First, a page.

Mikhail and Nikolai Vavrisevich Ukraine
Vladimir-Volynsk, Poland… Fall 1942 – Nikolai, fifteen, and Mikhail, nineteen, lived with their parents in Vladimir-Volynsk, Poland (now Ukraine). When the Germans occupied their town in June 1941, the Jews were forced into the newly created ghetto.
Rukhtsa Singer and her daughter, Nechama, survived the first Aktion on the ghetto. On the eve of the final Aktion, Rukhtsa and Nechama escaped from the ghetto and fled to the woods where they lived for a short time. The driving snow and cold forced Rukhtsa to seek shelter. She approached the Vavrisevich home and asked for help. Nikolai and Mikhail urged their parents to take them in and gave Rukhtsa and Nechama warm, dry clothes. Five other Jews were already hiding in the house when they arrived.
The winter of 1942-43 was very severe. Prior to Rukhtsa and Nechama’s arrival, the other Jews were moved from the shed, to the house, to the forest, depending on the circumstances. Nikolai and Mikhail decided to build a more secure shelter, one which would be difficult for the Germans to discover should they raid the house.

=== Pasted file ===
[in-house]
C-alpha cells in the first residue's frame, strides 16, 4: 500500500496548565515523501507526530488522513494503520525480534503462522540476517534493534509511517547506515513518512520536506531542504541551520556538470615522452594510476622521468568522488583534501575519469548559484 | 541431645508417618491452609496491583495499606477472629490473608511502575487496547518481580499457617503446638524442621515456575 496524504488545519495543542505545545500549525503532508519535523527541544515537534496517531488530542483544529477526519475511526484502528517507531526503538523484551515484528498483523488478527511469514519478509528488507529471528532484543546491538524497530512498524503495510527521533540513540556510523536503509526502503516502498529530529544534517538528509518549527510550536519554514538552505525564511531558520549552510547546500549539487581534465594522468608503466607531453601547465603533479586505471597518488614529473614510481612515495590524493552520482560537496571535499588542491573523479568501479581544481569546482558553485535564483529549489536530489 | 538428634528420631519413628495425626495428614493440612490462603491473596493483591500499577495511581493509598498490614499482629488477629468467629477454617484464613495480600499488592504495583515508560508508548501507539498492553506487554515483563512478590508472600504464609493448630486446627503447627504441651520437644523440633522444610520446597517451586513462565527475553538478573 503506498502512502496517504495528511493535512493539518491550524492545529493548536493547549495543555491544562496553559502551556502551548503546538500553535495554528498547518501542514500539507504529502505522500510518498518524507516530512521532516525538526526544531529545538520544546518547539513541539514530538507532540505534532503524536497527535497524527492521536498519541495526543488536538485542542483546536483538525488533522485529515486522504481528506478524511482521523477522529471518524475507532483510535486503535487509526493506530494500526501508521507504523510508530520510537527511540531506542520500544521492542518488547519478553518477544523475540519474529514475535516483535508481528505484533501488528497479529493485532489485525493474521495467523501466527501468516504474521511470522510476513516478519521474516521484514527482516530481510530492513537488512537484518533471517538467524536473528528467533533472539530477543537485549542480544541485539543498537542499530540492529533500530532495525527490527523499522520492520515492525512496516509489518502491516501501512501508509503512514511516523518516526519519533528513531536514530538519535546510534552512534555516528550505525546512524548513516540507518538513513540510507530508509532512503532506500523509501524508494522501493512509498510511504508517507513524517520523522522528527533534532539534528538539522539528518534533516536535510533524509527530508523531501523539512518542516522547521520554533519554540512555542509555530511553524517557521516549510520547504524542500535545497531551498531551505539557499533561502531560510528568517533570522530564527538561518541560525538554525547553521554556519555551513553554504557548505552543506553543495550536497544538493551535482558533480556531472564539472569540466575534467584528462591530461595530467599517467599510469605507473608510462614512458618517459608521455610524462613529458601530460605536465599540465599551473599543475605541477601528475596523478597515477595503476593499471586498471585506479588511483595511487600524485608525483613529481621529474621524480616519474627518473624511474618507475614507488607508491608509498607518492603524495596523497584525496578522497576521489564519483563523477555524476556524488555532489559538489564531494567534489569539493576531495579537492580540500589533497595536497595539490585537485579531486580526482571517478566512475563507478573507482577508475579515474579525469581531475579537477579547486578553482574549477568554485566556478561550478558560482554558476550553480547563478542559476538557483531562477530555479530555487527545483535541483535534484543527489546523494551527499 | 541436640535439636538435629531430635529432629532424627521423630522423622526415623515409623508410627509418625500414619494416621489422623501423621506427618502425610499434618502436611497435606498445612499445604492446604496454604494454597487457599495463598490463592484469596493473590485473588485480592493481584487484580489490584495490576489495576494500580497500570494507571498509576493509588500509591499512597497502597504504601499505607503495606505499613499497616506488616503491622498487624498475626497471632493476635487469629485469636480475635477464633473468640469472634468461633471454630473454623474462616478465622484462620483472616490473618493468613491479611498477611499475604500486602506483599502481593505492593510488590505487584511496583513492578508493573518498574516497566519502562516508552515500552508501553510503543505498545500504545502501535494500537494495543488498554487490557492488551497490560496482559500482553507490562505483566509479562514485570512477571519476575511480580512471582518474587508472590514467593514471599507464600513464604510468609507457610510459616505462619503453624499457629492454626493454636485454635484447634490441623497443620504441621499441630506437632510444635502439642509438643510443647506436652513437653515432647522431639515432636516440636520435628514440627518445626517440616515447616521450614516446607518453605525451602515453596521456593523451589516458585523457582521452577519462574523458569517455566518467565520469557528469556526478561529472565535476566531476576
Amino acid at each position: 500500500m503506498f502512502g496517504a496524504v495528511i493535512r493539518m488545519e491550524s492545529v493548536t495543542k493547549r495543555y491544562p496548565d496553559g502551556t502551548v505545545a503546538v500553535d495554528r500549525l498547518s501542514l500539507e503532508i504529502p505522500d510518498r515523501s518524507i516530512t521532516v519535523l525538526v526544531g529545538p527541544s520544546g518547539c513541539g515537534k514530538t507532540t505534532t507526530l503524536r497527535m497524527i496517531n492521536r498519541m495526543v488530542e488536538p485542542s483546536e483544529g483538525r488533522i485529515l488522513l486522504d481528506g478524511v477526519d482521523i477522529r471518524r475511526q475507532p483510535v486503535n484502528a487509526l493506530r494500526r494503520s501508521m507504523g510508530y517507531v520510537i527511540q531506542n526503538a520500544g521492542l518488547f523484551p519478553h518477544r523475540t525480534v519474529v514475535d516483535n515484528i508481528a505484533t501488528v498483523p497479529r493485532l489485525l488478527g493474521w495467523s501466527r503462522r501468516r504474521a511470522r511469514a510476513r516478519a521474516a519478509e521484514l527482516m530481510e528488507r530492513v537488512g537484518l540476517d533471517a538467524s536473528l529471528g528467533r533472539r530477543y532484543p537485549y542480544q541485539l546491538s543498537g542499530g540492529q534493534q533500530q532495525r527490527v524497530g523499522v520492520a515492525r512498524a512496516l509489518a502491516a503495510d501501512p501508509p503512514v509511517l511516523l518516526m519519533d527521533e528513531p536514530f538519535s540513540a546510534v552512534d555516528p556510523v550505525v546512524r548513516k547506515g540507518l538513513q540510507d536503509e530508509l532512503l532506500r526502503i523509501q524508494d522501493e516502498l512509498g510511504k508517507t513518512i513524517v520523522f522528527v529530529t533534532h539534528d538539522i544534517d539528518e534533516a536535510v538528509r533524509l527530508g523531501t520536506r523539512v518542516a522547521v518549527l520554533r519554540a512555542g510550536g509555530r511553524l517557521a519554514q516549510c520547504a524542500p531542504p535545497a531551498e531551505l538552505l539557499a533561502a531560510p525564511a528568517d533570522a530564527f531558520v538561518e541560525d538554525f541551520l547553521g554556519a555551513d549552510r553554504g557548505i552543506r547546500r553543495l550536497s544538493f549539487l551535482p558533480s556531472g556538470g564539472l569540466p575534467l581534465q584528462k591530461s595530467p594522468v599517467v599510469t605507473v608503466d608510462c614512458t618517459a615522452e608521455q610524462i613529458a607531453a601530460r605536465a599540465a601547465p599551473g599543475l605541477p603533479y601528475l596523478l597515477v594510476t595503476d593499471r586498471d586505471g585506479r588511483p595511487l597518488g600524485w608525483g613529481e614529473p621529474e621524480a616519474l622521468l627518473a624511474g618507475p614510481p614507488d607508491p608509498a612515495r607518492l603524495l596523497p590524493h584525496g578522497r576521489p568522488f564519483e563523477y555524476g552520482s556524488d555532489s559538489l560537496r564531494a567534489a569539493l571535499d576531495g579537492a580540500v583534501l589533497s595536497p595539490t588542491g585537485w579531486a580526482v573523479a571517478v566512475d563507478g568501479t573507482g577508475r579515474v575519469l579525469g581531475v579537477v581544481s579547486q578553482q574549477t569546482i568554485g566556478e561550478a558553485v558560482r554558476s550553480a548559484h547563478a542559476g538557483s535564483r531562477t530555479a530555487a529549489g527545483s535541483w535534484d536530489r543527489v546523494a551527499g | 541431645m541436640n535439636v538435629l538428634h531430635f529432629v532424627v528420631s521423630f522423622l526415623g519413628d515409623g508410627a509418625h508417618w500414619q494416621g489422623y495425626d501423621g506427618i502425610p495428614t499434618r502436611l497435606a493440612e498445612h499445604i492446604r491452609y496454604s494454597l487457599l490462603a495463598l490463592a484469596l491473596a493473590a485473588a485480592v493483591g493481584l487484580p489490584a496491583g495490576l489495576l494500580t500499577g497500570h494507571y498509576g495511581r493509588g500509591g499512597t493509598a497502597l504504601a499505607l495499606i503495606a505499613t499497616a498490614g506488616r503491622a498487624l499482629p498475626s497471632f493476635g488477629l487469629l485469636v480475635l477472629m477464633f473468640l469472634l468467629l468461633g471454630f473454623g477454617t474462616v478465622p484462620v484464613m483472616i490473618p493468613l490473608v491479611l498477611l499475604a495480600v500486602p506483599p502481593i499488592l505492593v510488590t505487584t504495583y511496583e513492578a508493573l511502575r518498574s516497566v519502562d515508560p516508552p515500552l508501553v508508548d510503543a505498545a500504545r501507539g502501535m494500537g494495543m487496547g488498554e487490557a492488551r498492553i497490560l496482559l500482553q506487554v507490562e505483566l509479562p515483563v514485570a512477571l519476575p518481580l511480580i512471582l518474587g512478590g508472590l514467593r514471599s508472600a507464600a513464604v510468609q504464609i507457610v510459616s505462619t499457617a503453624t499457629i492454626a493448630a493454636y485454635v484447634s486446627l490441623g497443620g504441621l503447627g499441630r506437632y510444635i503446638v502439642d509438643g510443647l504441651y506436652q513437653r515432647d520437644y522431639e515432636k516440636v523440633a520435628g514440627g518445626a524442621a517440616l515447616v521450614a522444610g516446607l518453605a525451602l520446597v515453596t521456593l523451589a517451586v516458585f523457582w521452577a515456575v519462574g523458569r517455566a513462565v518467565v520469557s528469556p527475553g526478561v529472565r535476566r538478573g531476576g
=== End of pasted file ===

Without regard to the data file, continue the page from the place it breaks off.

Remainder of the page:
The brothers built a small earthen bunker under the house. During the course of the war, the Vavrisevich family hid fifteen Jews, each a stranger to the family. Nechama and her mother fled the safety of the bunker in February 1944, fearing discovery by the Germans as the Soviet army approached the area. The remaining Jews stayed in the bunker until the Soviet army liberated them later that year.
During the German occupation of Ukraine, the Germans periodically selected Ukrainian men and women to be taken as forced laborers to Germany. When Nikolai and Mikhail received their notice to report, there was a family discussion, which included the Jews in hiding. What to do — should the brothers report or go into hiding? The brothers decided to report and take their chances; not reporting would have put the fifteen Jews in danger as the Germans would come looking for the brothers. Mikhail was selected by the Germans and was sent to Germany to work in a forced labor camp. He was a forced laborer for more than eighteen months and remained in Germany until after the end of the war.
Mikhail passed away in April 2011. Nikolai is in his 90s and continues to live in Vladimir-Volynsk.